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SPANISH MODERNISM FROM THE MACRO AND MICRO andrea URMANITA fenty MULIADI


Barcelona is a city whose identity is deeply defined by its architecture and urbanism. Its public spaces successfully integrate figure and ground into everyday experiences, a phenomenon that lures and amazes millions of visitors each year. The legacy of modern-day Barcelona begins in the 19th century, when a desire to define the Catalan identity emerges. Since then, this identity has been continuously redefined through the deliberate shaping and reshaping of the urban fabric. In today’s Barcelona, current social and economic trends are further transforming land-use patterns in the region, presenting an opportunity for Barcelona to redefine itself once more—this time, to meet the new challenges of a globalized world.


TABLE OF CONTENTS

PROPROSAL TOPICS ITINERARY THE CITY AFTER FRANCO: WHERE BARCELONA REDEFINED ITS IDENTITY DECENTRALIZATION & SUBURBANIZATION IN METRO BARCELONA A RETURN TO THE CENTER: THE 22@ PLAN FOR POBLENOU BARRIO: NEIGHBORHOOD SARRIÀ-SANT GERVASI HORTA-GUINARDÓ LES CORTS GRÀCIA NOU BARRIS SANT ANDREU SANT MARTÍ EIXAMPLE SANTS-MONTJUÏC CIUTAT VELLA


PROPOSAL OBJECTIVES

WHAT THE FELLOWSHIP MEANS TO US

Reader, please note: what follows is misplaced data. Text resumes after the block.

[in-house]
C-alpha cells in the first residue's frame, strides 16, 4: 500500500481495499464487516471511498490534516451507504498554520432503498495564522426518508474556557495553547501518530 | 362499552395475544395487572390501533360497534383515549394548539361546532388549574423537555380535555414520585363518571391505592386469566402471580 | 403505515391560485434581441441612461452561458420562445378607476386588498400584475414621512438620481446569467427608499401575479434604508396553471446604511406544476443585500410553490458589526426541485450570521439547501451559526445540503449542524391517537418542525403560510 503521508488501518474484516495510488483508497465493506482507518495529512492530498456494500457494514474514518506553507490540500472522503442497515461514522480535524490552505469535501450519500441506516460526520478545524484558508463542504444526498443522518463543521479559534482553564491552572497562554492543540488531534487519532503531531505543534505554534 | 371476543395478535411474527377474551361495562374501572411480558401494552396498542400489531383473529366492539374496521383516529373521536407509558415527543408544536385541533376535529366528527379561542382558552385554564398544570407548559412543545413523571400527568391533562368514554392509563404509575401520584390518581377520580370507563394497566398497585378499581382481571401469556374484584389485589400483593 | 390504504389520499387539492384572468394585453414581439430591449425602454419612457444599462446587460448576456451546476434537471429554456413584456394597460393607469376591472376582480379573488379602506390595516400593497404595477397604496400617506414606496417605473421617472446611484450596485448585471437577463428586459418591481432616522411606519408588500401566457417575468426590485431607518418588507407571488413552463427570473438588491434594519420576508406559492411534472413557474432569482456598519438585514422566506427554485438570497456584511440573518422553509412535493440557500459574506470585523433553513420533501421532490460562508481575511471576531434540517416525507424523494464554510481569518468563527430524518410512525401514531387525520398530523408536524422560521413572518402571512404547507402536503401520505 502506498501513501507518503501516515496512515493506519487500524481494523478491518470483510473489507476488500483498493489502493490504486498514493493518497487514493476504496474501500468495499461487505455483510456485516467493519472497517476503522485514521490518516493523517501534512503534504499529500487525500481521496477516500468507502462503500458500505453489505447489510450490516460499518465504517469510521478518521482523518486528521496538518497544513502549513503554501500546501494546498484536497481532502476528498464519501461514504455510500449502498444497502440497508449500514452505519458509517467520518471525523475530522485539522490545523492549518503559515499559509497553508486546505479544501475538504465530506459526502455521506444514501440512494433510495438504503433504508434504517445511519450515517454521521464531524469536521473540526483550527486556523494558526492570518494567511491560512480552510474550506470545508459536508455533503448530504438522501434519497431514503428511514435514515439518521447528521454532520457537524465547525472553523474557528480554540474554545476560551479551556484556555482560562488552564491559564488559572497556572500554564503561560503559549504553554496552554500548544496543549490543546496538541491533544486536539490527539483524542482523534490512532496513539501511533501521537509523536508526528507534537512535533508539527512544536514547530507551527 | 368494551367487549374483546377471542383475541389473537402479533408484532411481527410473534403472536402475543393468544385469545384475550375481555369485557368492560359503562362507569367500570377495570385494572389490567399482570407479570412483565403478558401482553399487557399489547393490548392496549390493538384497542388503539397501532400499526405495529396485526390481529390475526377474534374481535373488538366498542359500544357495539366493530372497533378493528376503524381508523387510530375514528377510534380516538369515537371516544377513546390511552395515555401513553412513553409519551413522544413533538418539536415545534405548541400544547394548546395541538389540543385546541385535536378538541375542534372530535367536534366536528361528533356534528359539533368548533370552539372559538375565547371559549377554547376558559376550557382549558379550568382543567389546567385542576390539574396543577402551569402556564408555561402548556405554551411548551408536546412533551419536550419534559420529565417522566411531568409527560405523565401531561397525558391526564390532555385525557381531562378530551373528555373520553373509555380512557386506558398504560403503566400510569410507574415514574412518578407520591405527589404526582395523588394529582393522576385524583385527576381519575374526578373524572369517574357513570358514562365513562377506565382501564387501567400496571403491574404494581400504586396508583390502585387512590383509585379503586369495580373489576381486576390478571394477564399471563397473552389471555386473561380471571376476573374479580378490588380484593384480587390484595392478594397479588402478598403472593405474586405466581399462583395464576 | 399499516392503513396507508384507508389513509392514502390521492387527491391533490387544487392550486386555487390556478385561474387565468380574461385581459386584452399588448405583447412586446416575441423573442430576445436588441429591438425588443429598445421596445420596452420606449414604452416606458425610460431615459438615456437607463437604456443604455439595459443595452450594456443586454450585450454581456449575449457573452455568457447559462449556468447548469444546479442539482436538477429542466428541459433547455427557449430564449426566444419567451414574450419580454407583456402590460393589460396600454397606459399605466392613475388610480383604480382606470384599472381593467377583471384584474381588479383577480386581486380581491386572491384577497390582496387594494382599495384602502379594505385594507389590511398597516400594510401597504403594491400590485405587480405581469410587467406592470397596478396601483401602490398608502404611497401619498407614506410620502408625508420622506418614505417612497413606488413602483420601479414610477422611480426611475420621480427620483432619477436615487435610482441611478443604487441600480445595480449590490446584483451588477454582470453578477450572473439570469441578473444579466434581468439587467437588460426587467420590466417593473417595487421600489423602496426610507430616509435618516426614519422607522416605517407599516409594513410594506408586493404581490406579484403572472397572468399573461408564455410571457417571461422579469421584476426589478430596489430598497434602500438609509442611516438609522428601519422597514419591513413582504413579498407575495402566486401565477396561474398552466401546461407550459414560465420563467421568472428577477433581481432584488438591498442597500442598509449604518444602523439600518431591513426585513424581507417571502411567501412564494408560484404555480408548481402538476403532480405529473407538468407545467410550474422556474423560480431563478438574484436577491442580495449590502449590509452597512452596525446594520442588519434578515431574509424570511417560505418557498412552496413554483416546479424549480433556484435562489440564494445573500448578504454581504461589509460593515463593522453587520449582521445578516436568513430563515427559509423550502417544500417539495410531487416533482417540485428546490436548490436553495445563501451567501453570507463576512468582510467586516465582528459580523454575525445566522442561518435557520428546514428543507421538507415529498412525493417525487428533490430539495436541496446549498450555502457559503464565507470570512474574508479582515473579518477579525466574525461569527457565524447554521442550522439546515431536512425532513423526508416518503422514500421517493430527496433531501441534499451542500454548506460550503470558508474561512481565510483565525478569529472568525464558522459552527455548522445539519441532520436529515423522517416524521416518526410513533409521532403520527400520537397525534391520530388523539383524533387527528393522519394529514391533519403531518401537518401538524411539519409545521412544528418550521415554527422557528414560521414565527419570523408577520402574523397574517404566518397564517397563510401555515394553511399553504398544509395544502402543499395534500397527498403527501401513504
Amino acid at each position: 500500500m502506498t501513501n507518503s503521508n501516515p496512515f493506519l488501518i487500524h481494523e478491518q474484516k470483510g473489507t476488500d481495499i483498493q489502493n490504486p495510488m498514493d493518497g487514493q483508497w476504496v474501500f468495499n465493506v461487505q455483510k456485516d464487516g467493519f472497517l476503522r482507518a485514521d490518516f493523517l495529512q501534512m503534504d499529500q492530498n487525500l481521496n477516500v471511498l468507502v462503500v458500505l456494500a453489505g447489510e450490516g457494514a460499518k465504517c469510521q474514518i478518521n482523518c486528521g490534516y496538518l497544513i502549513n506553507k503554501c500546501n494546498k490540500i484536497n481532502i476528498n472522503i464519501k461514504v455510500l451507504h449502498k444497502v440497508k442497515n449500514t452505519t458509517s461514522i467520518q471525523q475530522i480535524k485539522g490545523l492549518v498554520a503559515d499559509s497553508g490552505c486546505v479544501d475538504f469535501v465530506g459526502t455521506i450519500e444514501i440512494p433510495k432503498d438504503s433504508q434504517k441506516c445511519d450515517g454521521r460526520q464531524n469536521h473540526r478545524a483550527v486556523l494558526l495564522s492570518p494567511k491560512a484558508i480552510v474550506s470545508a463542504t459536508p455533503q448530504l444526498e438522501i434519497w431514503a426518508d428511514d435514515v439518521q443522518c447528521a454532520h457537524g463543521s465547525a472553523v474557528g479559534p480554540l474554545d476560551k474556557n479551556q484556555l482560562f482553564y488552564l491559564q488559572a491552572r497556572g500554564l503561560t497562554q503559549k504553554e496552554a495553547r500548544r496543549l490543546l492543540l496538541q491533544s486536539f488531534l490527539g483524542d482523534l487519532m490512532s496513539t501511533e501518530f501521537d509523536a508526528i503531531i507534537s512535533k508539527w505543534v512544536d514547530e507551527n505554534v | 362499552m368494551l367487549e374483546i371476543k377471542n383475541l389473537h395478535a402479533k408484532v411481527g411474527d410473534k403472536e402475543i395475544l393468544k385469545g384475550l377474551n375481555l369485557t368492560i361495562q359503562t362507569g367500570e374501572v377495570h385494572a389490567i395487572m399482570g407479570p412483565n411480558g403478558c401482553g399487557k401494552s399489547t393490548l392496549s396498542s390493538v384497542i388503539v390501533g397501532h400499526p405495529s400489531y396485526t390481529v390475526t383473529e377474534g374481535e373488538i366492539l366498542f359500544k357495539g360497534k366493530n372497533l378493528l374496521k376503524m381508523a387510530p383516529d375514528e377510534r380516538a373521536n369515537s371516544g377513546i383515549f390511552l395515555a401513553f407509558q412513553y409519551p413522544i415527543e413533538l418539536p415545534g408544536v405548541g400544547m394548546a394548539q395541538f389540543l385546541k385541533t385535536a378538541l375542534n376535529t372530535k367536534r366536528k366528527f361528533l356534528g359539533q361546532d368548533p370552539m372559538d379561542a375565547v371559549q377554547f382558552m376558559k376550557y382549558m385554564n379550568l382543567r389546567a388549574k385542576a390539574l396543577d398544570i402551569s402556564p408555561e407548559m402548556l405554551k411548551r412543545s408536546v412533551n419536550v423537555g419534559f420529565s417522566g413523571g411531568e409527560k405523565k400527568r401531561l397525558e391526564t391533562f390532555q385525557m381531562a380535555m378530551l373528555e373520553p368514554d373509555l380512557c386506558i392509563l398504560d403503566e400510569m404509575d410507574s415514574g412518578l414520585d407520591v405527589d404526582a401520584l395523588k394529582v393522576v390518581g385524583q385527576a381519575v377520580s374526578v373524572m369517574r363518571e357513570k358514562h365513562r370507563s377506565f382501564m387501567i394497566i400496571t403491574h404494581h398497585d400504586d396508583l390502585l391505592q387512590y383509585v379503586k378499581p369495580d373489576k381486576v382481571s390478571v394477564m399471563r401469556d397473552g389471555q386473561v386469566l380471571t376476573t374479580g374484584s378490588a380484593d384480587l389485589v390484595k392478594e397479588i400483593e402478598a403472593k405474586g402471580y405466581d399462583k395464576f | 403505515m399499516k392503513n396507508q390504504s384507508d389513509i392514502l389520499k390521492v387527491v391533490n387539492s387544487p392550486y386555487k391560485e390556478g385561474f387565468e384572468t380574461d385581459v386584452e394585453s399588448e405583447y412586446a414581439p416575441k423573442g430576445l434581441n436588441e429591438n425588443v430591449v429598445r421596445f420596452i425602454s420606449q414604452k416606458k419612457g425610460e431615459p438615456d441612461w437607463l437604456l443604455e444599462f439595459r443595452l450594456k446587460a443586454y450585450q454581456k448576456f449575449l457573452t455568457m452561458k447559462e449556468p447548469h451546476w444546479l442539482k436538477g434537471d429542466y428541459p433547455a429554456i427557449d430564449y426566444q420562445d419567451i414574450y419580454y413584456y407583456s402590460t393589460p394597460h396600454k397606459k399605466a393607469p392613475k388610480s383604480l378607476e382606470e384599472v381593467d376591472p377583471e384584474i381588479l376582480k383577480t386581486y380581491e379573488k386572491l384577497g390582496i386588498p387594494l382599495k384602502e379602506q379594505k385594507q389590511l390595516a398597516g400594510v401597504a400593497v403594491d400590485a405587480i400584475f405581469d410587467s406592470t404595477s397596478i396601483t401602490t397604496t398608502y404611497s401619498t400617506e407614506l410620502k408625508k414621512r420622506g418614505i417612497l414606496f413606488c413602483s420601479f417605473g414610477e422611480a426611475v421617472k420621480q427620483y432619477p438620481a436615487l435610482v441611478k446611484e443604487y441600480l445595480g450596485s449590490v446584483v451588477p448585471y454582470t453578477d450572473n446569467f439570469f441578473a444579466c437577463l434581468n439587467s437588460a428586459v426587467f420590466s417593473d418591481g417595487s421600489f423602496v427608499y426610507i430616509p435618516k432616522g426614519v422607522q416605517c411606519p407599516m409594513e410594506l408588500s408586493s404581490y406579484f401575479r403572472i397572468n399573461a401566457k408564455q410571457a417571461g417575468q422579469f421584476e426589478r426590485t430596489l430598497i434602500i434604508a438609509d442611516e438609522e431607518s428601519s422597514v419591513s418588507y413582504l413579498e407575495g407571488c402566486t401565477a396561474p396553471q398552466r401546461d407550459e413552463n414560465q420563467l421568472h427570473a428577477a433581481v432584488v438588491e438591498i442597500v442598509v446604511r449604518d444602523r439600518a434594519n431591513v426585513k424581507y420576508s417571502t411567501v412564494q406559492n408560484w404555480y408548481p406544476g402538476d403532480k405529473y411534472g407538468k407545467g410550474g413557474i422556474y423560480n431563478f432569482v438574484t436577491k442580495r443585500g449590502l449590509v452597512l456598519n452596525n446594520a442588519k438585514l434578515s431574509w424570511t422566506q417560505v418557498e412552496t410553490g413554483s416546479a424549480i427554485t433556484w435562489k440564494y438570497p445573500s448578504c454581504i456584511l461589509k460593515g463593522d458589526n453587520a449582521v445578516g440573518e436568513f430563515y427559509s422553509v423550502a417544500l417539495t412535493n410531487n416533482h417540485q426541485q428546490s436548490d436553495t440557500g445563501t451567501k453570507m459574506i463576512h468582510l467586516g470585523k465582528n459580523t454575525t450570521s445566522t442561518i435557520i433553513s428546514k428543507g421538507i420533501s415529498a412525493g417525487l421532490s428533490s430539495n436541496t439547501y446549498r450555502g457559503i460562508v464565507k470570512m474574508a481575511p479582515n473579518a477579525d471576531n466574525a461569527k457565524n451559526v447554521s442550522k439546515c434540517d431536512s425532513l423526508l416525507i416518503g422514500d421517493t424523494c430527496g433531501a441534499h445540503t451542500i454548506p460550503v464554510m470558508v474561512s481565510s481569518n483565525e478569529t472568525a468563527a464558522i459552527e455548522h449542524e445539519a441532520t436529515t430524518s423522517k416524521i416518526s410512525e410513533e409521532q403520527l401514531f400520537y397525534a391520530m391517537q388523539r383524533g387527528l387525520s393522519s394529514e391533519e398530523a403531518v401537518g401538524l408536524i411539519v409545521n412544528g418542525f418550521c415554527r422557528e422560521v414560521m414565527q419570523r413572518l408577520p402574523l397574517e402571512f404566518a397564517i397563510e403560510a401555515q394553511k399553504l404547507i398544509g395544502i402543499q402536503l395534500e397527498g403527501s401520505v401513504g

We propose a three-week study on the architecture and urbanism of Barcelona, scheduled for Summer 2010. We will unravel past and present cultural narratives and shed light on how different influences have left their mark on the city’s identity. We wish to explore these influences from the micro (street & city) and macro (regional) levels and understand how they are shaping the Spanish urban environment today. Furthermore, we hope to propose a more strategy for Barcelona to develop itself into a competitive global city. While both of us will focus on the influence of Spanish Modernism, we will each take on the topic from different vantage points. Andrea will focus on the macro level, specifically on Barcelona and Bilbao’s urban redevelopment and transformation of its former industrial uses. On the micro level, Fenty will analyze specific buildings and how the Spanish identity has been influenced by the modernisme movement. We selected districts for our itinerary that highlight Spain’s social, political, artistic, architectural, economic, and industrial histories. We intend to visit historical architectural landmarks and urban design projects, observe public space usage, and discuss they city’s future design goals with local leaders in planning and design.